I wouldn’t consider myself a very emotional person. But pregnancy has brought out a whole new side of myself that I would contribute largely to the increased amount of hormones in my body. For instance, I have found myself crying to more than a few baby product commercials over the past few months. (But in my defense, that Baby Bjorn commercial is ridiculously cute.)
But the incident that takes the cake would have to be my “Walmart Meltdown.”
At my last ob/gyn appointment, my doctor routinely listened to the baby’s heartbeat, and happened to catch it slow down and stay fairly low for about half a minute. She calmly explained to me that it was probably nothing, but if she catches something like that she refers her patients for a fetal echocardiogram. She told me not to freak out, and that everything was probably fine. It was just a precaution.
I left the doctor’s office, called my husband to tell him what happened and “not to worry,” and then headed to Walmart to pick up some prescriptions and groceries. I thought I was fine. However, all it took was one little incident with a rather rude pharmacist while trying to get my prescriptions, and I found myself in the middle of Walmart, having a complete breakdown.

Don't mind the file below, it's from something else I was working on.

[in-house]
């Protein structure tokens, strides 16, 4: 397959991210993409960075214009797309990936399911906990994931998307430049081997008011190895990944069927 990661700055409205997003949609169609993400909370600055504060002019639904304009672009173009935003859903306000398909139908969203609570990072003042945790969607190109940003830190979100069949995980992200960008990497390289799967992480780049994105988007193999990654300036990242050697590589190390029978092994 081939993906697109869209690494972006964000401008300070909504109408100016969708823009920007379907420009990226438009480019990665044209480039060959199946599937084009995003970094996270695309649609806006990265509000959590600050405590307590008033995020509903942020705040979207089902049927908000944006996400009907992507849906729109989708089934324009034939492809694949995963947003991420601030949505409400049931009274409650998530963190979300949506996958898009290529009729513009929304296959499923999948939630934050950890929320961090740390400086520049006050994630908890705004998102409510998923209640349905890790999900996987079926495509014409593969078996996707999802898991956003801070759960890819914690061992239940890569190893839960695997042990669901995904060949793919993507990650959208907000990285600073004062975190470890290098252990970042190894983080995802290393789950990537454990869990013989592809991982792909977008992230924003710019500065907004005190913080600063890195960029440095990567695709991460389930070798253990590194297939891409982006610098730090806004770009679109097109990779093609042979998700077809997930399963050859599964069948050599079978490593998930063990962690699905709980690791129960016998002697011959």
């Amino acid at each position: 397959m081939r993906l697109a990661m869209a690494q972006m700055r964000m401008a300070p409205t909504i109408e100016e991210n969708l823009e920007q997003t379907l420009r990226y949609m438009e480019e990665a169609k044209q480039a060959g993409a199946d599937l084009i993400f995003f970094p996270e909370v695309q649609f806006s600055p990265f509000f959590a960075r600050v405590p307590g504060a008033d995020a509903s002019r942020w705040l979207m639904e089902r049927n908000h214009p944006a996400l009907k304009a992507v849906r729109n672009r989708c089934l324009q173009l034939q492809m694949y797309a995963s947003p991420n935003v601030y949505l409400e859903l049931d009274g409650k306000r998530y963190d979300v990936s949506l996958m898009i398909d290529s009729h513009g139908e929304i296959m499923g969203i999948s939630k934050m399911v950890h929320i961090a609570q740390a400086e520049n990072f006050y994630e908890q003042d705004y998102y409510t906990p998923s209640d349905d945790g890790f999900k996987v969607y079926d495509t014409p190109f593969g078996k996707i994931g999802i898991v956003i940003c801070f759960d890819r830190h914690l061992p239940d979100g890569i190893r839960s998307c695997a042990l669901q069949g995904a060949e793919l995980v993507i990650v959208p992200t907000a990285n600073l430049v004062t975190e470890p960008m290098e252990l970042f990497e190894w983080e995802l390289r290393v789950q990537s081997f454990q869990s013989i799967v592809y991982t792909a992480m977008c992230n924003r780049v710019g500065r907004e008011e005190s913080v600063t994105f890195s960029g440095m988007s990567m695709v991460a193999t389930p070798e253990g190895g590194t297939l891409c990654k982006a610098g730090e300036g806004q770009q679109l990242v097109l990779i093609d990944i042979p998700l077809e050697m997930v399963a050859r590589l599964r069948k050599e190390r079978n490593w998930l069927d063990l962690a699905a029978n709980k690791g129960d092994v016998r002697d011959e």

Obviously, I was in no state for grocery shopping, so I quickly made my way to my car, trying to be less obvious with my overt sobbing, although I got plenty of stares in the parking lot. I drove myself home where I continued to cry for about half an hour. Luckily, my friends tried to calm me down, and eventually I stopped freaking out.
So, why on earth am I telling you this humiliating story? Well, I guess I came to a few conclusions after that event took place. One – be nice to pregnant women. You never know when they are going to lose it. Two – just because your patient tells you they are fine, it doesn’t mean they are doing okay. Three – I am in no way able to think objectively about medical matters when it comes to my own family.
The third conclusion is the most important, I think. We are often told in medical school that we shouldn’t be the physician for our family members or friends, and I have heard many physicians attest to this. It seems kind of silly, but I can now understand why.
Logically, I kept trying to tell myself that, even if my baby did have some kind of heart defect, we were lucky to catch it early, and that nearly all heart defects can be corrected. But it didn’t matter what I knew to be true because this wasn’t just some random patient, it was my baby.
I have often thought that maybe I will be more prepared for motherhood and less likely to worry about little bumps and bruises because I am going to be a doctor, but I think that is probably the opposite of what is going to happen. I mean, I diagnose myself with something new all the time, so why would I think I won’t do the same thing with my kids, too? (But seriously, I convince myself I have a DVT just about every other day.)
The good news is, that after two weeks of worrying, we had our fetal echo, and everything is absolutely fine. No heart defects. No problems whatsoever. Our baby girl is very healthy and doing well. What a relief!
The bad news is, I am going to be worrying about this little girl for the rest of my life! I have a feeling that being a mom is going to be a lot more stressful than I thought it would be.